Whatever you do, don’t overlook your digital assets
in your estate planning
The terminology “digital assets” is broad – ranging from cryptocurrency and digital contracts to social media accounts, online and banking profiles, email services etc
While the vast majority of people are aware of the importance of making sure that their physical assets and personal wealth are passed on to those left behind when they pass away, it’s becoming increasingly important to ensure that the growing number of digital assets are also specifically included in our estate planning.
That’s according to Johan Strydom of FNB Fiduciary Services who explains that the term ‘digital assets’ is a very broad one that can cover everything from knowledge recorded digitally in eBooks, documents websites and social media, to software, apps and code we may have developed, important digital data, patents or trade secrets, digital artwork or recordings, and of course cryptocurrency investments.
“There is a great deal that people own today that cannot be classified as a physical asset that we can hold or touch, but which still has immense financial value,” Strydom explains, “but because of the digital format of these assets, there is a very real risk that they may be accidentally overlooked when we are doing our estate planning or drawing up a will.”
And Strydom points out that the importance of considering such digital assets in estate planning has increased when one considers that the value of these assets often also goes far beyond the financial benefit they may offer the loved ones we leave behind.
“While assets like cryptocurrency, digital contracts, art and music productions, code and patents can undoubtedly have huge financial value, for most people the importance of what they have stored digitally goes far beyond monetary consideration,” he explains, “but given that few people could ever put a price on things like family photos and videos the importance of considering how best to securely pass all our digital assets to our beneficiaries can’t be overstated.”
Strydom’s advice makes good sense, when you consider that even if many people don’t own actual digital assets with a financial value, the majority of us live significant digital lives that include social media accounts, online banking and shopping profiles, email services, and more. Most of these are password protected. which makes accessing or closing them near impossible for those left behind in the event of our death.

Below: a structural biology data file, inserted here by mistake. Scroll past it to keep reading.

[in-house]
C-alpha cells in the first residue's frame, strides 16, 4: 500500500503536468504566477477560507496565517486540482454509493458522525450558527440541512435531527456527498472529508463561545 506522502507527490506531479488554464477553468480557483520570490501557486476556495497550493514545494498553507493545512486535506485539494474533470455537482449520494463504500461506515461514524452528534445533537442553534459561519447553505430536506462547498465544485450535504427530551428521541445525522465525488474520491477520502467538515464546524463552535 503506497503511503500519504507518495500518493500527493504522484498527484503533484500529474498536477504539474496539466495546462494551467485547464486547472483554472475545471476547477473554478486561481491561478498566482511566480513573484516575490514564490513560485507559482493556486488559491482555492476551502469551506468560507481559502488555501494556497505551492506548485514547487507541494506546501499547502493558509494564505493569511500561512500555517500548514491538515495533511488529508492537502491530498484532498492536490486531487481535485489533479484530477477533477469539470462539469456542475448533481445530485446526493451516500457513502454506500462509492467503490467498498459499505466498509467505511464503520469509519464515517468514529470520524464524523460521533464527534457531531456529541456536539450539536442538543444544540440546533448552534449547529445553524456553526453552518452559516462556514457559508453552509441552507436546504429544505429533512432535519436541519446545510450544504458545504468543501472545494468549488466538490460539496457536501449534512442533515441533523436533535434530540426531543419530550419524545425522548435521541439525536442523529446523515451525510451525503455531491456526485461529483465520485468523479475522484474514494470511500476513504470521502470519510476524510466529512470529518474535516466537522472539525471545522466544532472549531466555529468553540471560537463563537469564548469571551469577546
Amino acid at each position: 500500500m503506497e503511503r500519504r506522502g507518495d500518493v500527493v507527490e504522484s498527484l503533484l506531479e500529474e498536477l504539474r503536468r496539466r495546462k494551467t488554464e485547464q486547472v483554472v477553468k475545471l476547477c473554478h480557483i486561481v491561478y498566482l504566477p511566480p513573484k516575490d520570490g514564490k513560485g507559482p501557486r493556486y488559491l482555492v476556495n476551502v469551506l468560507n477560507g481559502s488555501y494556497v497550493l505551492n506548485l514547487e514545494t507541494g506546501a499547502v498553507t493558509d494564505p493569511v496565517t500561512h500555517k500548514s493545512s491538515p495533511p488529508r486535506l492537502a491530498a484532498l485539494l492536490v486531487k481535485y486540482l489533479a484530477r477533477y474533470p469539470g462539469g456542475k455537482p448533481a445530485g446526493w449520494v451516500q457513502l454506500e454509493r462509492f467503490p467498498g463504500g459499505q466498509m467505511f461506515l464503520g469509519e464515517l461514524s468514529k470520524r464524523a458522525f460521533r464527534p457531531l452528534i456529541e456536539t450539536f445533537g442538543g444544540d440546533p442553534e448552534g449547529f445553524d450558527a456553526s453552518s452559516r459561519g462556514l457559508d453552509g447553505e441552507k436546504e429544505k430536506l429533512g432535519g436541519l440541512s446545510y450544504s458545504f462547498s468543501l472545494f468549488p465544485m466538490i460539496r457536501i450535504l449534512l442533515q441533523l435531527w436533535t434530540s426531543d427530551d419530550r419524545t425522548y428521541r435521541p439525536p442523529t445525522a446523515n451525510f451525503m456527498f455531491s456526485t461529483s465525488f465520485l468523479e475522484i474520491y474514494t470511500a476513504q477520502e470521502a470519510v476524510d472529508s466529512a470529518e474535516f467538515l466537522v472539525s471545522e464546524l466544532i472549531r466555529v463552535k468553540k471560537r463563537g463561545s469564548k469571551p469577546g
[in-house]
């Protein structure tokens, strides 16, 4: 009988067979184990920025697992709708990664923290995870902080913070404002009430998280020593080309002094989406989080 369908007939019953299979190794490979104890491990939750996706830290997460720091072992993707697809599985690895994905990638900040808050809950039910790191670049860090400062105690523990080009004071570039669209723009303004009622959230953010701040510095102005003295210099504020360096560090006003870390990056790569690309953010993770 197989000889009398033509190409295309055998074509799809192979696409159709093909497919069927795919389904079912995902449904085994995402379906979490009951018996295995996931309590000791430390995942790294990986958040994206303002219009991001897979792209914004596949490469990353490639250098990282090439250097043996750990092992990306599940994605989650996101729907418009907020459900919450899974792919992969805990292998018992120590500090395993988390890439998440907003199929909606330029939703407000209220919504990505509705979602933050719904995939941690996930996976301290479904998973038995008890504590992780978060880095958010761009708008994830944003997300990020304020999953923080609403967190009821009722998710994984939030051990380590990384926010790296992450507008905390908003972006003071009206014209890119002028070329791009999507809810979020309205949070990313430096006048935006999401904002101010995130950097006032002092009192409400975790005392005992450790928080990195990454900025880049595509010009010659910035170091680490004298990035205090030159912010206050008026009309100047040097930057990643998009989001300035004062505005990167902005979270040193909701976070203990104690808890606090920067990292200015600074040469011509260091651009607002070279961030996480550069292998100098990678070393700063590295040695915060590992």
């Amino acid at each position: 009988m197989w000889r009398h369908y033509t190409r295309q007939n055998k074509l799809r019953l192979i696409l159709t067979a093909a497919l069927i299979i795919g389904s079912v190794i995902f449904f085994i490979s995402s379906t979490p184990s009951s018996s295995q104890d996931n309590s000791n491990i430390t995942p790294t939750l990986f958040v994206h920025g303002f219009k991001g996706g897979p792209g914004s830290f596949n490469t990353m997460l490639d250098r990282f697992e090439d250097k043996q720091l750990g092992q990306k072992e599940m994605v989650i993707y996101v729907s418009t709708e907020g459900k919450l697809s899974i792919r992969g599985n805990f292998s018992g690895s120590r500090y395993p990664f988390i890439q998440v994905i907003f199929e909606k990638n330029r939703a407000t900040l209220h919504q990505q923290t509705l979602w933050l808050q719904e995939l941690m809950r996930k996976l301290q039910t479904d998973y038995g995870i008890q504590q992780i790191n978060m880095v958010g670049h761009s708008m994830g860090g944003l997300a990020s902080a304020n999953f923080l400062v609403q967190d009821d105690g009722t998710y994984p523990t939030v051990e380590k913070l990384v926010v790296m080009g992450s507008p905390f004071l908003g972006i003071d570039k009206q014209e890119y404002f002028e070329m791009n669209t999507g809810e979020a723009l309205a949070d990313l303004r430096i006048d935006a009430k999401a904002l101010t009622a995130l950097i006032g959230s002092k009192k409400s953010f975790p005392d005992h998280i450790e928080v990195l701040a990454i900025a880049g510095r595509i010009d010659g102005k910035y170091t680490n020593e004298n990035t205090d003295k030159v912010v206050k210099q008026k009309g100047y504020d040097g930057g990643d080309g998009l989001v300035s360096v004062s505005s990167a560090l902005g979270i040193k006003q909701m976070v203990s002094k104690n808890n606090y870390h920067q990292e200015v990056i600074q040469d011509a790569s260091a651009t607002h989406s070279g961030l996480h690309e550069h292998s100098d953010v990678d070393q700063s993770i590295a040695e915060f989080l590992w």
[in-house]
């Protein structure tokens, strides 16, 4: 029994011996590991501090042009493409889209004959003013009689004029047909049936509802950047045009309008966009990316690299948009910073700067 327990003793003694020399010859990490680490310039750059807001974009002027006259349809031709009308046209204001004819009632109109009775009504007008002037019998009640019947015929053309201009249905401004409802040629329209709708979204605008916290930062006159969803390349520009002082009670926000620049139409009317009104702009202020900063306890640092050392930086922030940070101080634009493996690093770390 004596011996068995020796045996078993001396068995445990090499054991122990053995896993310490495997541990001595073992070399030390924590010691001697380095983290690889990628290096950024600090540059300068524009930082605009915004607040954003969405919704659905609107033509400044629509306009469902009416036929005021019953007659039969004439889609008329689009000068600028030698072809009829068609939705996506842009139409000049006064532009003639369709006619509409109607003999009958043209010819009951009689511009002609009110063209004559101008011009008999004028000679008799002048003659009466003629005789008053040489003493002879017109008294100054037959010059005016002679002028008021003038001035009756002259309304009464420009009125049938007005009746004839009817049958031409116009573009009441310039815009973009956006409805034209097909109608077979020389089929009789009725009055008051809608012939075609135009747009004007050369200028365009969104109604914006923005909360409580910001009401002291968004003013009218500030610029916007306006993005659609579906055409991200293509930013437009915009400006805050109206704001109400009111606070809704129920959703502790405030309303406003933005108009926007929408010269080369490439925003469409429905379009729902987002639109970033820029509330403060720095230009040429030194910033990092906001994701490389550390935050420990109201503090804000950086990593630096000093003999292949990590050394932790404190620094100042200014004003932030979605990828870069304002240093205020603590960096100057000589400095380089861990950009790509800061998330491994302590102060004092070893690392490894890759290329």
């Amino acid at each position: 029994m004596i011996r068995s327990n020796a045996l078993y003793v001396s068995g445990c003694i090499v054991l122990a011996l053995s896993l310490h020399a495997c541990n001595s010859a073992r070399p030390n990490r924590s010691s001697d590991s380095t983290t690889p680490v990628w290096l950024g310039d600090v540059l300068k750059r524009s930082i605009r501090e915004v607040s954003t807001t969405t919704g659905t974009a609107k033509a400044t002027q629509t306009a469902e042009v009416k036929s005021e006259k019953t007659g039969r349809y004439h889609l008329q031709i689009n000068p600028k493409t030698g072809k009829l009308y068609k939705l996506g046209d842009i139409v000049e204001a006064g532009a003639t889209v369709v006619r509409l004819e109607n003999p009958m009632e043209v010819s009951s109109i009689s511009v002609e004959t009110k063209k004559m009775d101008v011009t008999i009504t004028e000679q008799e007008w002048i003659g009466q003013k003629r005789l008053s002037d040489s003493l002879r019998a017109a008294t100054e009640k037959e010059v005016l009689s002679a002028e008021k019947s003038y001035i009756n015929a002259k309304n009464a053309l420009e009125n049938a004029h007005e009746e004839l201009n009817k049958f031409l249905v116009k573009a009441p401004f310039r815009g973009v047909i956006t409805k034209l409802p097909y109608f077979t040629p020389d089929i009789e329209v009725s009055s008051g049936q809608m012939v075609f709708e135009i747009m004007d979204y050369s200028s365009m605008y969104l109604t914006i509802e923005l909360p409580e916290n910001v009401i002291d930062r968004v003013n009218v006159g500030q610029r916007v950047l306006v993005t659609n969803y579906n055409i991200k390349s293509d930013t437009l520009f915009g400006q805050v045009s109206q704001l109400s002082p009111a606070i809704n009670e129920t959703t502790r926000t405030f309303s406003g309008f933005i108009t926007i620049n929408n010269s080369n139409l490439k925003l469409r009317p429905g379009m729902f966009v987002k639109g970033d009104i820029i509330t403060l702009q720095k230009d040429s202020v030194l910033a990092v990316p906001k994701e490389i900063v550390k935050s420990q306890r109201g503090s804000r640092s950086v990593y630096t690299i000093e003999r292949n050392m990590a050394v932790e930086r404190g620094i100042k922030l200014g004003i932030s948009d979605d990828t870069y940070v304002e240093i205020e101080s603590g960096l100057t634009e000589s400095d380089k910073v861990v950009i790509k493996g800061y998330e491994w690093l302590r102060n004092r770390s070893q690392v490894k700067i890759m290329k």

“The issue is not just an inability by our heirs to access the many digital accounts that most of us have, it’s also not knowing what we actually want them to do with these accounts once we’re gone,” Strydom says, “which makes it absolutely vital for everyone to include explicit instructions in their will regarding their online presence, including the usernames and passwords required to deal with these digital accounts after their passing.”
Of course, when it comes to digital assets with financial value, the process of passing these on to your loved ones becomes significantly more complicated due to obvious security concerns.
“While it’s easy enough to stipulate in your will who gets which of your digital assets after you die, the security precautions in place to protect these assets have the potential to make it difficult, if not impossible, for your beneficiaries to access what becomes rightfully theirs,” Strydom says, “which is why the effective management and bequeathing of these digital assets demands very careful thought and planning.”
Strydom points out that unlike physical bank accounts and traditional investments, which are frozen after the owner’s death until dealt with by an executor, digital assets and investments remain active and can be accessed by anyone who has the necessary login details. What’s more, many international digital service providers like iCloud, Yahoo, and iStore don’t make allowance for transferability of digital assets to beneficiaries, which further complicates matters. And under South African law, there is still no clearly defined process for dealing with digital assets. All of which means that it’s likely any cryptocurrency or other digital assets you own will need to form part of your overall estate and be dealt with by your nominated executor, who will need to be able to access those digital assets in order to include them in the estate winding up procedures.
“It is obviously not advisable to include login details for any accounts that hold financial assets in your will as this could be accessed by an unauthorised individual, even while you are still alive,” he explains, “so the best approach is still to partner with a trusted estate planner or other fiduciary expert and enable them to make sure your loved ones benefit from these assets being included as part of the overall estate they inherit when you die.”